What is Nucleosynthesis

Nucleosynthesis? New to this tour in physics? Start at THE BIG BANG. 

From Wikipedia:

“Between 3 minutes and 20 minutes after the Big Bang

During the photon epoch the temperature of the universe falls to the point where atomic nuclei can begin to form.

Protons (hydrogen ions) and neutrons begin to combine into atomic nuclei in the process of nuclear fusion.

Free neutrons combine with protons to form deuterium. Deuterium rapidly fuses into helium-4.

Nucleosynthesis only lasts for about seventeen minutes, since the temperature and density of the universe has fallen to the point where nuclear fusion cannot continue.

By this time, all neutrons have been incorporated into helium nuclei. This leaves about three times more hydrogen than helium-4 (by mass) and only trace quantities of other nuclei.

In physical cosmology, Big Bang nucleosynthesis (abbreviated BBN, also known as primordial nucleosynthesis) refers to the production of nuclei other than those of the lightest isotope of hydrogen during the early phases of the universe.

Primordial nucleosynthesis is believed by most cosmologists to have taken place between approximately 10 seconds until 20 minutes after the Big Bang, and is calculated to be responsible for the formation of most of the universe’s helium as isotope He-4, along with small amounts of deuterium (H-2 or D), the helium isotope He-3, and a very small amount of the lithium isotope Li-7.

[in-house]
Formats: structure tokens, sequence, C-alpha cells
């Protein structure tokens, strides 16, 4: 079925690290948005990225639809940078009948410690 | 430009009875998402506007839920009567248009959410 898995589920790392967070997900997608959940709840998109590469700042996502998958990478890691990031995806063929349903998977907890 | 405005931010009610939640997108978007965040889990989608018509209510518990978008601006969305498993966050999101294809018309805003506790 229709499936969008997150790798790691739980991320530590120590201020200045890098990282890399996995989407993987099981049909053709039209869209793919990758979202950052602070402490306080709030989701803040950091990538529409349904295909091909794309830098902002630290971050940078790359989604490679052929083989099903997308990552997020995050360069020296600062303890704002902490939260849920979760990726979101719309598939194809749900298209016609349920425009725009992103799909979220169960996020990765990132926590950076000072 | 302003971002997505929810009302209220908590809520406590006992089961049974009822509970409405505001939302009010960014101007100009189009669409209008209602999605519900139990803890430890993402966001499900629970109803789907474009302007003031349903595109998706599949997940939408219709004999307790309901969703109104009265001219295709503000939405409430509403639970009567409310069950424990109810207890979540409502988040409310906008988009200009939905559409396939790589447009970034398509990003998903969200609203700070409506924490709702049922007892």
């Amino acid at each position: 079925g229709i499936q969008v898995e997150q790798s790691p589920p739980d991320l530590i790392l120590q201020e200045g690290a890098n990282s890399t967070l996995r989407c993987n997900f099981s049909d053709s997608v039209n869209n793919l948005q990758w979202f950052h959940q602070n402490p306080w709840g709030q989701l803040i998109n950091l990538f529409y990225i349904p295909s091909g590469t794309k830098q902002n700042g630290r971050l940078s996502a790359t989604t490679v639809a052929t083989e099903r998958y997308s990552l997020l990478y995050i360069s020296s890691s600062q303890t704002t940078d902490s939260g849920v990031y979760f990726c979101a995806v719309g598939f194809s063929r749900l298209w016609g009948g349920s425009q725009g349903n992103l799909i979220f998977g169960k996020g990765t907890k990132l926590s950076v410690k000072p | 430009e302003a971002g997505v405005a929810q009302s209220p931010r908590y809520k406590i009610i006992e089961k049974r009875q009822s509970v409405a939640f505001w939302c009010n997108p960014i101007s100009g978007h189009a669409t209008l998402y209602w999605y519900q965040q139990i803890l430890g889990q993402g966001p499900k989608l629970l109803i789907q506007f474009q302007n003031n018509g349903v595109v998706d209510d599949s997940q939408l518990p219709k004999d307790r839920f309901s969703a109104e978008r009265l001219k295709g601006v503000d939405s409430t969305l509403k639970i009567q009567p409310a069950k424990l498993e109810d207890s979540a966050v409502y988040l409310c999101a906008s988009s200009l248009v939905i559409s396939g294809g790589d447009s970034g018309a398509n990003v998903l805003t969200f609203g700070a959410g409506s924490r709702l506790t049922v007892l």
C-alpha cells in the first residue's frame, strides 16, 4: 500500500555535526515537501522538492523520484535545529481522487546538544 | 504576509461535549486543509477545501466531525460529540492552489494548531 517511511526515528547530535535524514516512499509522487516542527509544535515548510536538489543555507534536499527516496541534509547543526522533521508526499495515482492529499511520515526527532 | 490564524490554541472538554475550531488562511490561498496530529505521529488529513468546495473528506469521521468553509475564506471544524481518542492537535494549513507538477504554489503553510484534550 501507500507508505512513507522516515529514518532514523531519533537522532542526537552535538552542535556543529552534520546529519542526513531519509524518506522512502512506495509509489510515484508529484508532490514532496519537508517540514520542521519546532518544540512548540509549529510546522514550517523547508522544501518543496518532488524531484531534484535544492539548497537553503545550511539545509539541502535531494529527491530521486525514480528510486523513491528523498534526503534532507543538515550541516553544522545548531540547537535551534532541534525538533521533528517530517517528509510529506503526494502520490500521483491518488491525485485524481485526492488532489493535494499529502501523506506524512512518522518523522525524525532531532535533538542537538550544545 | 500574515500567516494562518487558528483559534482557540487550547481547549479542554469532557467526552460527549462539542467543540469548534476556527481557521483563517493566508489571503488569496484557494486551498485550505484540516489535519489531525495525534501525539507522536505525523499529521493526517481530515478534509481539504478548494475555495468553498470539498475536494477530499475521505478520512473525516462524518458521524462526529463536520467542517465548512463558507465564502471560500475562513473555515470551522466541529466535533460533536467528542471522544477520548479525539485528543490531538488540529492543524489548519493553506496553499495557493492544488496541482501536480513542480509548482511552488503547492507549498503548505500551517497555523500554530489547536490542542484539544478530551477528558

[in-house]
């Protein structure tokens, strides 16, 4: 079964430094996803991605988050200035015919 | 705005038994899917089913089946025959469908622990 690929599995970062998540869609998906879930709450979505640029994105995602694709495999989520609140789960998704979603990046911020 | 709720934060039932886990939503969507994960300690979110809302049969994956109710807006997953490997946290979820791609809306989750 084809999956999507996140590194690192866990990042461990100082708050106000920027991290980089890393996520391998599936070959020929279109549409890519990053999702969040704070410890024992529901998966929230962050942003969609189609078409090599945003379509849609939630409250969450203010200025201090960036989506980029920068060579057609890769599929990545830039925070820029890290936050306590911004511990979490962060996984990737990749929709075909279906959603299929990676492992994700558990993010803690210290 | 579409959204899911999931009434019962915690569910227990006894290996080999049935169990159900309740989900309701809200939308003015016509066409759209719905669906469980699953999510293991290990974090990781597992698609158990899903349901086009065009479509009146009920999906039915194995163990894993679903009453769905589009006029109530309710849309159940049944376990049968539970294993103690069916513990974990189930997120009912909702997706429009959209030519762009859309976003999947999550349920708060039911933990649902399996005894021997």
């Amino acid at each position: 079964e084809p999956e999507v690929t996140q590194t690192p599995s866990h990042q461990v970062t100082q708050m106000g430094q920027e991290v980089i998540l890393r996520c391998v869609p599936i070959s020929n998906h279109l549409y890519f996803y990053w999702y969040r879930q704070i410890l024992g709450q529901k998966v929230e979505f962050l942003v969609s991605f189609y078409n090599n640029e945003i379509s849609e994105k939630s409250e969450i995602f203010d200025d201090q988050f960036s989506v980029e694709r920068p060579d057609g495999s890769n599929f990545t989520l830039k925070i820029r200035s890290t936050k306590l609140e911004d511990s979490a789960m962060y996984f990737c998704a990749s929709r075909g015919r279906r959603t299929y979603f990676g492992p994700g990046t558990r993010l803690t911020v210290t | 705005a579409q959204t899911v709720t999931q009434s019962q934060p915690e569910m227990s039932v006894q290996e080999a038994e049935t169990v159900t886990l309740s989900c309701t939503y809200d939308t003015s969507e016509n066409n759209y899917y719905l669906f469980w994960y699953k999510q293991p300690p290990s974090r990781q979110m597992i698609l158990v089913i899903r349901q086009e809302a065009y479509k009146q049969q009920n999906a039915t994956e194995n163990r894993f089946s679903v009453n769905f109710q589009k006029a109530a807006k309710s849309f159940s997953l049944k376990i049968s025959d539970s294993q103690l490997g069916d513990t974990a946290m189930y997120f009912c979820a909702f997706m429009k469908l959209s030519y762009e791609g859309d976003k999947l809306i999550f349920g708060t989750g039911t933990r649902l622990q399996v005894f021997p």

In addition to these stable nuclei, two unstable or radioactive isotopes were also produced: tritium or H-3; and beryllium-7 (Be-7); but these unstable isotopes later decayed into He-3 and Li-7, as above.

Essentially all the elements heavier than Lithium were created much later, by stellar nucleosynthesis in evolving and exploding stars.

Next lecture  MATTER DOMINATION.

What is Nucleosynthesis

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